Gone Girl – Gillian Flynn

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Gone Girl is an extremely well-written crime story about seriously sick people. Gillian Flynn twists contemporary life into a mad, grinning parody of itself–her protagonists (who speak in alternating chapters) suffer the slings and arrows of sudden and permanent job loss, shocking financial free-fall, abrasive encounters with the criminal justice system and even more jagged brushes with the media. Alzheimer’s, domestic abuse, psychological warping, false personas and lives, hidden indiscretions and dark, slimy secrets, too much alcohol, too little resilience and no salvation at all–for anyone–it’s all nicely described in a tale of two people and one unravelling marriage that reads like a tabloid shocker.

Girl meets boy who loses her number but finds her again and they marry. Her wealthy parents buy them a Brooklyn brownstone, probably next door to Norman Mailer as they are writers of a sort. Jobs disappear, money disappears, they disappear to his hometown in Missouri where she disappears. Suspicion, searching, angst, more suspicion, her diary, his doubts, who did what to whom? Short version–no spoilers.

I have to say that Flynn is a brilliant wordsmith and that I found the account depressing. I figured out fairly quickly who was off the rails and what was up–just not the fine points of what really happened. And I’m never anxious to spend hours inside screwed-up heads–life being screwed-up enough so I don’t miss that. All of which caused me to skim chunks of the story, gleaning enough facts to piece together the unfolding picture. IOW, I did not savor the reading of it, even for the very good writing. Maybe it’s a personal failing to find my preferred escapes in mysteries from gaslight Manhattan or Edwardian England or the time of the French Cathars.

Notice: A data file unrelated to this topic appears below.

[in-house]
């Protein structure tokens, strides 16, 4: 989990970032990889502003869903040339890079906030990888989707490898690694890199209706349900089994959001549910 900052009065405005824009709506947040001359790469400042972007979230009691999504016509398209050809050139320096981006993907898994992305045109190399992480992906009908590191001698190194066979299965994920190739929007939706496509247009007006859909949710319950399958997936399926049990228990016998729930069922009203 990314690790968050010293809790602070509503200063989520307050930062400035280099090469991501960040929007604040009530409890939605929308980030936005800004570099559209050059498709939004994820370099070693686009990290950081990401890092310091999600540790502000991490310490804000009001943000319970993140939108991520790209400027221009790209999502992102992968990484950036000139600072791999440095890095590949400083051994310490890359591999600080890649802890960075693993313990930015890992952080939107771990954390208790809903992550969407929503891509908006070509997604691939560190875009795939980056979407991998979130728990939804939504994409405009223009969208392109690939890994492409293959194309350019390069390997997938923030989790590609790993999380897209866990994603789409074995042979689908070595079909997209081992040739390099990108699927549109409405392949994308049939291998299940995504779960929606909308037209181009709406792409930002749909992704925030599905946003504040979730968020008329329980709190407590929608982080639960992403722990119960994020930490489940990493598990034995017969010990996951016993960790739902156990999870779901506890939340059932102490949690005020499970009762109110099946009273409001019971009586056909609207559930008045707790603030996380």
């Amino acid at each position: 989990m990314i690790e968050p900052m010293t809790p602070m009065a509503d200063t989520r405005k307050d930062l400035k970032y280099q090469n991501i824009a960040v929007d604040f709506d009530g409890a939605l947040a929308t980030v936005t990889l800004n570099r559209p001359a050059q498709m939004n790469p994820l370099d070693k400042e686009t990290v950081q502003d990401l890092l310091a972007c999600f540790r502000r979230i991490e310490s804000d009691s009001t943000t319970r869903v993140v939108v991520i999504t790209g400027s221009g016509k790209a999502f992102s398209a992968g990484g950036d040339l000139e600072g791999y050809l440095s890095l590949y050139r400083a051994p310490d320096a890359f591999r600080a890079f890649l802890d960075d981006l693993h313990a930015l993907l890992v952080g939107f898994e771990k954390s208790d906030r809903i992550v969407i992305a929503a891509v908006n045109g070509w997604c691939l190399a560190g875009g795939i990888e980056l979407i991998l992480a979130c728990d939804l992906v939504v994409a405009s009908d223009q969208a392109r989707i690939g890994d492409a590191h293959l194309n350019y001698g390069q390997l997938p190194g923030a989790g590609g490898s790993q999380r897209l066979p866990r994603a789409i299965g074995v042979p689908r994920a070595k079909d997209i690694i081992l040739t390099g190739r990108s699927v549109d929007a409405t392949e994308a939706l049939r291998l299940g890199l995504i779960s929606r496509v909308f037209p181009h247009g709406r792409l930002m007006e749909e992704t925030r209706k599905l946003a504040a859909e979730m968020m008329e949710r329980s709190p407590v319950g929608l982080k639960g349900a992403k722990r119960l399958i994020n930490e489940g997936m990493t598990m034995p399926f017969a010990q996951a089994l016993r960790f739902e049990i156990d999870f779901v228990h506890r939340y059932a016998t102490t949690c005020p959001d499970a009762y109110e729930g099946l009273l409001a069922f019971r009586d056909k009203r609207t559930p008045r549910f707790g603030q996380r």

When I was a reporter, I covered a lot of dramatic crime, being based in a region where that was daily fare. I learned the ins and outs of the modern iterations of homicidal behavior and unimaginable cruelty and sicko perversion. I met a few sociopaths, some were behind bars and some never would be. A mob hitman used to send me mash notes and red roses from prison after I interviewed him. Pretty young girls and cute kids vanished and their bodies were found sooner or later, just dead or in pieces. Weird stuff went down all the time. I got tired of it. Twisted is not an irresistible hook for me and Gone Girl is predictably askew.  

This is an amazing book in every sense of that word. It’s a very very well-done novel. I could recommend it without hesitation. I did anticipate diving into it with great pleasure. But I didn’t like Gone Girl and I didn’t get that lovely calm space reading confers from reading it. There’s a highly-recommended YA fantasy waiting for me, and a fat dishy book about Marilyn Monroe. I can go there. Pedestrian reader that I am, I’m looking forward to it.

Gone Girl: A Novel   Gillian Flynn | Crown  2012

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One response »

  1. Pingback: Goodreads Good Reads — or Not « booklolly

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